The Power of Poetry

description: 
<p>You may think of poetry as the domain of dreamers, but in Central Asia poetry has power.</p>
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Media Type: 
Video
Video Still: 
http://cms.afghanistan.asiasociety.org/sites/cms.afghanistan.asiasociety.org/files/still-samanid.png
Video URL: 
http://media.asiasociety.org/education/afghanistan/era2/850.mp4
Video Thumbnail: 
http://cms.afghanistan.asiasociety.org/sites/cms.afghanistan.asiasociety.org/files/thumb-samanid.png
Era: 
Age of Empire
Theme: 
Geography &amp; Destiny
Tradition &amp; Modernization
Year: 
850
BCE/CE: 
CE
Date Period: 
CE
More Information: 
<p>Arnesen, Marius. &quot;Herat Citadel.&quot; Digital image. Marius Arnesen's Flickr Photostream. Accessed August 21, 2010. http://www.flickr.com/photos/anarkistix/4111450313/in/set-72157622697812403/. <br /> Creative Commons: http://creativecommons.org/licenses/by-sa/2.0/deed.en</p> <p>AudreyH. &quot;Amu Darya River (Oxus).&quot; Digital image. AudreyH's Flickr Photostream. Accessed August 21, 2010. http://www.flickr.com/photos/[email protected]/2006442924/. <br /> Creative Commons: http://creativecommons.org/licenses/by-nc-sa/2.0/deed.en</p> <p>AudreyH. &quot;Mausoleum of Ismael Samani.&quot; Digital image. AudreyH's Flickr Photostream. Accessed August 21, 2010. http://www.flickr.com/photos/[email protected]/2005710973/.<br /> Creative Commons: http://creativecommons.org/licenses/by-nc-sa/2.0/deed.en</p> <p>&quot;Babur Crossing The River in Hindustan.&quot; Digital image. Walters Art Museum, Baltimore, MD. Accessed August 21, 2010. http://www.flickr.com/photos/medmss/3827108424/.</p> <p>&quot;Bowl, Samanid Empire.&quot; Digital image. The British Museum. Accessed August 21, 2010. http://www.britishmuseum.org/research/search_the_collection_database/search_object_details.aspx?objectId=236968&amp;partId=1. <br /> &copy; The Trustees of the British Museum</p> <p>Cmbleuer. &quot;Ismoil Somoni.&quot; Digital image. Cmbleuer's Flickr Photostream. Accessed August 21, 2010. http://www.flickr.com/photos/tenny77/4016749492/. <br /> Creative Commons: http://creativecommons.org/licenses/by-nc-sa/2.0/deed.en</p> <p>&quot;Coin, Samanid Empire.&quot; Digital image. The British Museum. Accessed August 21, 2010. http://www.britishmuseum.org/research/search_the_collection_database/search_object_details.aspx?objectId=899078&amp;partId=1. <br /> &copy; The Trustees of the British Museum</p> <p>&quot;Folio from a Khamsa (Quintet) by Amir Khusraw Dihlavi; Verso: Amir Khusraw Presents a Book of Poetry to Ala'uddin Khalji.&quot; Digital image. Freer Gallery of Art / Arthur M. Sackler Gallery. Accessed August 21, 2010. http://www.asia.si.edu/collections/zoomObject.cfm?ObjectId=22186.</p> <p>&quot;Folio from a Shahnama (Book of Kings) by Firdawsi (d.1020); Recto: Nushirwan's Dream; Verso: Text.&quot; Digital image. Freer Gallery of Art / Arthur M. Sackler Gallery. Accessed August 21, 2010. http://www.asia.si.edu/collections/singleObject.cfm?ObjectNumber=S1986.148.</p> <p>ISAF. &quot;100508-F07713A-041.&quot; Digital image. Isafmedia's Flickr Photostream. Accessed August 21, 2010. http://www.flickr.com/photos/isafmedia/4601048027/in/set-72157623922691289/. <br /> Creative Commons: http://creativecommons.org/licenses/by/2.0/deed.en ; ISAF photo by U.S. Air Force Senior Airman Rylan K. Albright</p> <p>ISAF. &quot;100508-F07713A-064.&quot; Digital image. Isafmedia's Flickr Photostream. Accessed August 21, 2010. http://www.flickr.com/photos/isafmedia/4601053339/in/set-72157623922691289/.</p> <p>ISAF photo by U.S. Air Force Senior Airman Rylan K. Albright</p> <p>Joepyrek. &quot;Amu-Darya 01.&quot; Digital image. Joepyrek's Flickr Photostream. Accessed August 21, 2010. http://www.flickr.com/photos/joepyrek/3879372758/sizes/o/in/set-72157622084600263/. <br /> Creative Commons: http://creativecommons.org/licenses/by-sa/2.0/</p> <p>Mirak, Aqa. &quot;Prince Reclining, Safavid Period.&quot; Digital image. Freer Gallery of Art / Arthur M. Sackler Gallery. Accessed August 21, 2010. http://www.asia.si.edu/collections/singleObject.cfm?ObjectNumber=S1986.300.</p> <p>&quot;Music: Jam (India), Baburnama.&quot; Digital image. Walters Art Museum, Baltimore, MD. Accessed August 21, 2010. http://www.flickr.com/photos/medmss/3980244205/</p> <p>Rahimov, Foteh. &quot;Haikali Rudaki.&quot; Digital image. Wikipedia Commons. Accessed August 21, 2010. http://commons.wikimedia.org/wiki/File:Haikali_Rudaki.JPG. <br /> Creative Commons: http://creativecommons.org/licenses/by-sa/3.0/</p> <hr /> <p>Producer: Alexis Menten</p>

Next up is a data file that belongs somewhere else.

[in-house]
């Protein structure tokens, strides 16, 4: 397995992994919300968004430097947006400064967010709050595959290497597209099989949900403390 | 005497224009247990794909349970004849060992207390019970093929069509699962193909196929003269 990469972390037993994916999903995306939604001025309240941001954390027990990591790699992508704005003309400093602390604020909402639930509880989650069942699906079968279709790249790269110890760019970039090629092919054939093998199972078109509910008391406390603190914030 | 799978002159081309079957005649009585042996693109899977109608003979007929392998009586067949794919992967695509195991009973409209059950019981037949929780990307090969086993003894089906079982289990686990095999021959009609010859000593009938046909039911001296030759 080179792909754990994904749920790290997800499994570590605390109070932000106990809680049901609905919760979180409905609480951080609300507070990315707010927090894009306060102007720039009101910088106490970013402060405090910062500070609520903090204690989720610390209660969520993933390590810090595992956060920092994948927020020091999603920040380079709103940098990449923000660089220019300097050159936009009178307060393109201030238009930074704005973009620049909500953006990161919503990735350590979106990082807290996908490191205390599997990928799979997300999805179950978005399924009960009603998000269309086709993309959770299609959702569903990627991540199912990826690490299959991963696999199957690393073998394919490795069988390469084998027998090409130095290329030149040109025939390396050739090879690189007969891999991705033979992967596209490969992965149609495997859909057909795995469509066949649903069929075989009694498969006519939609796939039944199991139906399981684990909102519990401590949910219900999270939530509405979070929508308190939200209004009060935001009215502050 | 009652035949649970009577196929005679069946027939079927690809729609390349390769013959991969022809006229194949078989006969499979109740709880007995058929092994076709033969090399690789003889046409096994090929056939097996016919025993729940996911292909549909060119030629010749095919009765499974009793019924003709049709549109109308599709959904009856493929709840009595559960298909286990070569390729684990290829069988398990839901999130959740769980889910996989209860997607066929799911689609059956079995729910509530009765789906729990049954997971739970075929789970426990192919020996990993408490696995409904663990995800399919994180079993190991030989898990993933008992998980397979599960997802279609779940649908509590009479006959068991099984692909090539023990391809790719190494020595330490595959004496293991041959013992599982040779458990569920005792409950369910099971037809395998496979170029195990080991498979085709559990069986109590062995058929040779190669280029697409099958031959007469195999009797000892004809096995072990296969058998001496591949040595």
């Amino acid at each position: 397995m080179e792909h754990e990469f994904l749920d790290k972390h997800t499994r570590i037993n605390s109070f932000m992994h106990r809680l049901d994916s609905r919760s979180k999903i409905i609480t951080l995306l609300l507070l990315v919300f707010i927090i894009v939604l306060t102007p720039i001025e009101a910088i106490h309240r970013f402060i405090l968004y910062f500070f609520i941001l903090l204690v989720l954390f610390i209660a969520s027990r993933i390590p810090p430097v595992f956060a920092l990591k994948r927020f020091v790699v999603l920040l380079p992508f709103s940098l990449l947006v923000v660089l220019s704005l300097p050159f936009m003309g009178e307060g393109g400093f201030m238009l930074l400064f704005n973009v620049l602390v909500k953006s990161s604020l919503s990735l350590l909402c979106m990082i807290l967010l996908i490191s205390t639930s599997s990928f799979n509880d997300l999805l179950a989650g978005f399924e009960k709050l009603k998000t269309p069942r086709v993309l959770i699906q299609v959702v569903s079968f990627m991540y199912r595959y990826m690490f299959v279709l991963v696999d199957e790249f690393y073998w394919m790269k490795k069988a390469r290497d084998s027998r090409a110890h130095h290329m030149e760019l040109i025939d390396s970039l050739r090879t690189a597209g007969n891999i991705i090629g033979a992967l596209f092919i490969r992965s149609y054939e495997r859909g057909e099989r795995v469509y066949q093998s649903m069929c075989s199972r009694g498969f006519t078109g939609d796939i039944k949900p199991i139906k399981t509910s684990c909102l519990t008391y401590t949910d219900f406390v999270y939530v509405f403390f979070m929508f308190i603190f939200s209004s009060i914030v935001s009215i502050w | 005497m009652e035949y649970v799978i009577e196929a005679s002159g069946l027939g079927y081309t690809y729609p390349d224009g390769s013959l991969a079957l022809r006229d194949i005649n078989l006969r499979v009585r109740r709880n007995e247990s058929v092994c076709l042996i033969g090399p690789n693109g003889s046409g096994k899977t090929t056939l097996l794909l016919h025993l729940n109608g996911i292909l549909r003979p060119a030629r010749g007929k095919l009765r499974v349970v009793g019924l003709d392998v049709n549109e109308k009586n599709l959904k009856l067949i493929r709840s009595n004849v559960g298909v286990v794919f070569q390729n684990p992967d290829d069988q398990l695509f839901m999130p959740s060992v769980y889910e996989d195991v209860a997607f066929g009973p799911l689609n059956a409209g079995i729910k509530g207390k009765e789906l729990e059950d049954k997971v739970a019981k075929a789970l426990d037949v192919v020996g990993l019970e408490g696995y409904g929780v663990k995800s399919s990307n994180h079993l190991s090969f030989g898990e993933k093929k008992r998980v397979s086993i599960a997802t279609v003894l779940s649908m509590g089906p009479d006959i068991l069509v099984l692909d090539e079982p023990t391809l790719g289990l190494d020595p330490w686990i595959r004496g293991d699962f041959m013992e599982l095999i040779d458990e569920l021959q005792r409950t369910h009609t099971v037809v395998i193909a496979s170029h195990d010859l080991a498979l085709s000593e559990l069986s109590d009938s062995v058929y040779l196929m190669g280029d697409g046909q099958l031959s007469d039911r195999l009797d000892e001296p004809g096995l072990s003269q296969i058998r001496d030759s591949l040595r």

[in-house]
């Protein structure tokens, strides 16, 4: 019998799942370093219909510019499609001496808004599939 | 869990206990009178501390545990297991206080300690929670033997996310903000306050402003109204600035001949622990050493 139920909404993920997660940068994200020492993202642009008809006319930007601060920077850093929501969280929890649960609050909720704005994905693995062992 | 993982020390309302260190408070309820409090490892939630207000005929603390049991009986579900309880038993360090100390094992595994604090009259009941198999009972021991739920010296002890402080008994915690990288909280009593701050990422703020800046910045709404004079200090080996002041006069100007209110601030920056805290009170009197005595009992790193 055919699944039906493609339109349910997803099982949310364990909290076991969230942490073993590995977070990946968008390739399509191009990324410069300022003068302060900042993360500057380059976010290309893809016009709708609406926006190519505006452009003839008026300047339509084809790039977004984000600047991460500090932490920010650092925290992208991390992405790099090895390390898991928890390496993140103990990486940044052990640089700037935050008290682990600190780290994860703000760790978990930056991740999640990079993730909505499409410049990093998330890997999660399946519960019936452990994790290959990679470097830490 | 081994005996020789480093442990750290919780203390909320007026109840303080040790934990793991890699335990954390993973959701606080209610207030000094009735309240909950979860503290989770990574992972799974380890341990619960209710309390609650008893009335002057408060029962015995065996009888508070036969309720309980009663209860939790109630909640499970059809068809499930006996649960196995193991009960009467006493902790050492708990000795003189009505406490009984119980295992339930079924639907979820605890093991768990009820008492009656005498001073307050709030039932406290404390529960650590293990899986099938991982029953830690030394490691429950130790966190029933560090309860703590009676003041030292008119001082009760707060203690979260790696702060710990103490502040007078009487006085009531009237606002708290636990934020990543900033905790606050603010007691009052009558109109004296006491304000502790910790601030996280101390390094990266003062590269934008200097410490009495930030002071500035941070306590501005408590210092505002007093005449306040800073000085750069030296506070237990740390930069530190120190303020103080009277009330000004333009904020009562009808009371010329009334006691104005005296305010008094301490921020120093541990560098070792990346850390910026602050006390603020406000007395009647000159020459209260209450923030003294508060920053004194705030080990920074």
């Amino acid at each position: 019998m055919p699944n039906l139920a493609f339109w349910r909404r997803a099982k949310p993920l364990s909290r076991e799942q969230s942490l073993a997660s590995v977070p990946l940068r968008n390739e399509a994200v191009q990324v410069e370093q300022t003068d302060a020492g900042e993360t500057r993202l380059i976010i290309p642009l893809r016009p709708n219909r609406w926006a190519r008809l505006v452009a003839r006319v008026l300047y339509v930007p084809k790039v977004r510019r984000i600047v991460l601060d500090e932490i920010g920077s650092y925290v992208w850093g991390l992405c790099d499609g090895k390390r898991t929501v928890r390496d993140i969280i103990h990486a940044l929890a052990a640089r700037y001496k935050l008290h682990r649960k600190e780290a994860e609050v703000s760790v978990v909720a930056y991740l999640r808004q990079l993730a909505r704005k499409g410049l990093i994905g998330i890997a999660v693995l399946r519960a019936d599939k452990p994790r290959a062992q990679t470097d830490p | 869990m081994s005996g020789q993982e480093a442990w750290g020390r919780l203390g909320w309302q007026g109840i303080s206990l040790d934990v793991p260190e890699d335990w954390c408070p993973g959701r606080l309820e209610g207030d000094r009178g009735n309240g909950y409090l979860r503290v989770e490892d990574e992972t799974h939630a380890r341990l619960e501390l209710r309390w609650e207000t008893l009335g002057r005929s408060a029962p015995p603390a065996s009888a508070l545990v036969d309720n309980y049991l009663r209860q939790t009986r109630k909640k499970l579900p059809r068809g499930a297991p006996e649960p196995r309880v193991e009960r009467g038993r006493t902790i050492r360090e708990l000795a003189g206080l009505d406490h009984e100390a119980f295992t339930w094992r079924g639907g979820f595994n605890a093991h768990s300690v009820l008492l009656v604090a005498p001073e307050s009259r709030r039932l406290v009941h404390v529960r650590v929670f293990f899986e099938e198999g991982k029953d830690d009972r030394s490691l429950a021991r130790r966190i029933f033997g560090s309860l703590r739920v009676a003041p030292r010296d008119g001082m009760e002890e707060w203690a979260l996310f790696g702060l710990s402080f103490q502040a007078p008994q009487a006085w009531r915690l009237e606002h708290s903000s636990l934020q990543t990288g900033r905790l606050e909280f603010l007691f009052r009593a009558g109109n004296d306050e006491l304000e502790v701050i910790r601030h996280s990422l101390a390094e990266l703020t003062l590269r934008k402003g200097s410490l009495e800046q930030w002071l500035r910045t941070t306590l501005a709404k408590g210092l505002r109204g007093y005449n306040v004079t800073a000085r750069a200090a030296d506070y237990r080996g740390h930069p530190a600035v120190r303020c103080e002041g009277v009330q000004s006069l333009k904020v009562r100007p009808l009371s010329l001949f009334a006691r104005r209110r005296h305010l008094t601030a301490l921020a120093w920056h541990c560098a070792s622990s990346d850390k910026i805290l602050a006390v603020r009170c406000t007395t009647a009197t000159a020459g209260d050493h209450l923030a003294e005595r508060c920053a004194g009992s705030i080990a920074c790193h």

Video Transcript: